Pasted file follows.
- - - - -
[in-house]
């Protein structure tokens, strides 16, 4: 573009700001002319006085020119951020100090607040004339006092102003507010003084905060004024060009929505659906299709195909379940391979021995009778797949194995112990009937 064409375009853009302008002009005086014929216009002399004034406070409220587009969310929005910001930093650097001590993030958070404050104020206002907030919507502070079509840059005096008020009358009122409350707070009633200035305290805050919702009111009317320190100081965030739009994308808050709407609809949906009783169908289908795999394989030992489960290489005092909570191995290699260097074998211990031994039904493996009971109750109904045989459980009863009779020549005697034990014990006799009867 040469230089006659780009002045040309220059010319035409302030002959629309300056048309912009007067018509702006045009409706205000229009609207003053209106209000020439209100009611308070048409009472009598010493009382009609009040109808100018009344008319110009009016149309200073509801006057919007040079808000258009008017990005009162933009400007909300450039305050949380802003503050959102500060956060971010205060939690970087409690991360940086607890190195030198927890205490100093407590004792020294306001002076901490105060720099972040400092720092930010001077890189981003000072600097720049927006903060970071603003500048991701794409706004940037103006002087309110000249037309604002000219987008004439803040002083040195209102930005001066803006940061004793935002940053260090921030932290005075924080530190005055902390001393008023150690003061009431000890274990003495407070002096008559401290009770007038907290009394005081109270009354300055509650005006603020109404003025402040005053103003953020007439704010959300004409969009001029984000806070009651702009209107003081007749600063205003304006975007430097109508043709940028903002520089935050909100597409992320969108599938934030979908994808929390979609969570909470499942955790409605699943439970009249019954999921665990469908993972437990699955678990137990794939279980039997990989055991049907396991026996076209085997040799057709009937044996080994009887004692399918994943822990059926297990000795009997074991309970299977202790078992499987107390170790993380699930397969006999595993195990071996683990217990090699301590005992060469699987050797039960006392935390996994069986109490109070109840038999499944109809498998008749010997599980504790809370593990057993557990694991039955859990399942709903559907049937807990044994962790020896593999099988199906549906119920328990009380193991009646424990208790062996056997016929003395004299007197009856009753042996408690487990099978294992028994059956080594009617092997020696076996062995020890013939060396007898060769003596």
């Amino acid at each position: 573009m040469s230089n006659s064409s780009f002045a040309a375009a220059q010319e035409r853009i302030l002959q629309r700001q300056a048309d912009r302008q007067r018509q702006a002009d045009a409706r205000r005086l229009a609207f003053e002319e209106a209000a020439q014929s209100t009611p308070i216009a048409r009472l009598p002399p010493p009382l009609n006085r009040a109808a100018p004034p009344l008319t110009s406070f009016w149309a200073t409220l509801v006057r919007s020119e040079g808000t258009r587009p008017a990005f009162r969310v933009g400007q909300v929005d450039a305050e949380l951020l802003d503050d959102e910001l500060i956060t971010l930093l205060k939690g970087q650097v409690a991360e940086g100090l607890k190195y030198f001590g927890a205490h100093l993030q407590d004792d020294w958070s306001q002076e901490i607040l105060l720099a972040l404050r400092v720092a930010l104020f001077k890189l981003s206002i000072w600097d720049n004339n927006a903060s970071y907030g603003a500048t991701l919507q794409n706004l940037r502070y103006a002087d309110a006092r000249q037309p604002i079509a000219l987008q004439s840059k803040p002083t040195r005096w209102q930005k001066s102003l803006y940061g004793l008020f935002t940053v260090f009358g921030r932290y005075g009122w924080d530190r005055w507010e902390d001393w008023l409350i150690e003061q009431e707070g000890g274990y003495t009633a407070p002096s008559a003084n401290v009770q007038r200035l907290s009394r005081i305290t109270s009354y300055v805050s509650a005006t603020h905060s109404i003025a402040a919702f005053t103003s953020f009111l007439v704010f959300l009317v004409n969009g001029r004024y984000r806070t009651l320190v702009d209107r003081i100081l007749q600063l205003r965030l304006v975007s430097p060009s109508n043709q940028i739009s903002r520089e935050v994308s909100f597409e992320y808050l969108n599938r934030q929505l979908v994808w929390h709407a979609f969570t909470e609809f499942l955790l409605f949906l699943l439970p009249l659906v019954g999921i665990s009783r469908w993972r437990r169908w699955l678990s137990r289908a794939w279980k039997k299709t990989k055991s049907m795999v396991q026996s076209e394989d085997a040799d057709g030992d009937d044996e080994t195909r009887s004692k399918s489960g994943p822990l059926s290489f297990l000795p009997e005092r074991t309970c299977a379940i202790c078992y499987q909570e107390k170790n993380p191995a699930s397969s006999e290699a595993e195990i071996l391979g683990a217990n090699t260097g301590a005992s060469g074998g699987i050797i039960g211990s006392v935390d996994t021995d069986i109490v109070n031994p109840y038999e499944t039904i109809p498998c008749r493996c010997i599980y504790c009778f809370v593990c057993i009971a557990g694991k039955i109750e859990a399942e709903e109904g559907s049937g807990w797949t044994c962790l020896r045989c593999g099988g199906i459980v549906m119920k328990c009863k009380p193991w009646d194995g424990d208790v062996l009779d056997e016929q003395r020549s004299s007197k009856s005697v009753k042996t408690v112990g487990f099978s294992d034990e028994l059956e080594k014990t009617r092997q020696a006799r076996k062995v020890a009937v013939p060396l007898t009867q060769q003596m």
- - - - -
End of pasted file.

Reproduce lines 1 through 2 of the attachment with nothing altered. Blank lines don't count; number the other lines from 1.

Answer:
[in-house]
């Protein structure tokens, strides 16, 4: 573009700001002319006085020119951020100090607040004339006092102003507010003084905060004024060009929505659906299709195909379940391979021995009778797949194995112990009937 064409375009853009302008002009005086014929216009002399004034406070409220587009969310929005910001930093650097001590993030958070404050104020206002907030919507502070079509840059005096008020009358009122409350707070009633200035305290805050919702009111009317320190100081965030739009994308808050709407609809949906009783169908289908795999394989030992489960290489005092909570191995290699260097074998211990031994039904493996009971109750109904045989459980009863009779020549005697034990014990006799009867 040469230089006659780009002045040309220059010319035409302030002959629309300056048309912009007067018509702006045009409706205000229009609207003053209106209000020439209100009611308070048409009472009598010493009382009609009040109808100018009344008319110009009016149309200073509801006057919007040079808000258009008017990005009162933009400007909300450039305050949380802003503050959102500060956060971010205060939690970087409690991360940086607890190195030198927890205490100093407590004792020294306001002076901490105060720099972040400092720092930010001077890189981003000072600097720049927006903060970071603003500048991701794409706004940037103006002087309110000249037309604002000219987008004439803040002083040195209102930005001066803006940061004793935002940053260090921030932290005075924080530190005055902390001393008023150690003061009431000890274990003495407070002096008559401290009770007038907290009394005081109270009354300055509650005006603020109404003025402040005053103003953020007439704010959300004409969009001029984000806070009651702009209107003081007749600063205003304006975007430097109508043709940028903002520089935050909100597409992320969108599938934030979908994808929390979609969570909470499942955790409605699943439970009249019954999921665990469908993972437990699955678990137990794939279980039997990989055991049907396991026996076209085997040799057709009937044996080994009887004692399918994943822990059926297990000795009997074991309970299977202790078992499987107390170790993380699930397969006999595993195990071996683990217990090699301590005992060469699987050797039960006392935390996994069986109490109070109840038999499944109809498998008749010997599980504790809370593990057993557990694991039955859990399942709903559907049937807990044994962790020896593999099988199906549906119920328990009380193991009646424990208790062996056997016929003395004299007197009856009753042996408690487990099978294992028994059956080594009617092997020696076996062995020890013939060396007898060769003596």